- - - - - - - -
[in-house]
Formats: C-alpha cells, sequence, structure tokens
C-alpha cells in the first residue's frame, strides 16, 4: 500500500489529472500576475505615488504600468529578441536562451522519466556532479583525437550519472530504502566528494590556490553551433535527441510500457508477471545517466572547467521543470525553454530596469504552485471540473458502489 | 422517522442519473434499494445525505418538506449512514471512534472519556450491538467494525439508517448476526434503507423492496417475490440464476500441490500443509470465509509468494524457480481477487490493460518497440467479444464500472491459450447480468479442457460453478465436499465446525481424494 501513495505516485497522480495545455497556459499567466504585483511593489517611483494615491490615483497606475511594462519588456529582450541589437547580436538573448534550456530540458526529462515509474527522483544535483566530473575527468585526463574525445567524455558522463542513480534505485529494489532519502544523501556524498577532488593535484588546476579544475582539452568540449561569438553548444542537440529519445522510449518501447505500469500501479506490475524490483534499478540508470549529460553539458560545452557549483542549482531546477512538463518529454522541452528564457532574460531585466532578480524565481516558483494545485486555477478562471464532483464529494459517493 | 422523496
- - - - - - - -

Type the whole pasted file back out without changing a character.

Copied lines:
[in-house]
Formats: C-alpha cells, sequence, structure tokens
C-alpha cells in the first residue's frame, strides 16, 4: 500500500489529472500576475505615488504600468529578441536562451522519466556532479583525437550519472530504502566528494590556490553551433535527441510500457508477471545517466572547467521543470525553454530596469504552485471540473458502489 | 422517522442519473434499494445525505418538506449512514471512534472519556450491538467494525439508517448476526434503507423492496417475490440464476500441490500443509470465509509468494524457480481477487490493460518497440467479444464500472491459450447480468479442457460453478465436499465446525481424494 501513495505516485497522480495545455497556459499567466504585483511593489517611483494615491490615483497606475511594462519588456529582450541589437547580436538573448534550456530540458526529462515509474527522483544535483566530473575527468585526463574525445567524455558522463542513480534505485529494489532519502544523501556524498577532488593535484588546476579544475582539452568540449561569438553548444542537440529519445522510449518501447505500469500501479506490475524490483534499478540508470549529460553539458560545452557549483542549482531546477512538463518529454522541452528564457532574460531585466532578480524565481516558483494545485486555477478562471464532483464529494459517493 | 422523496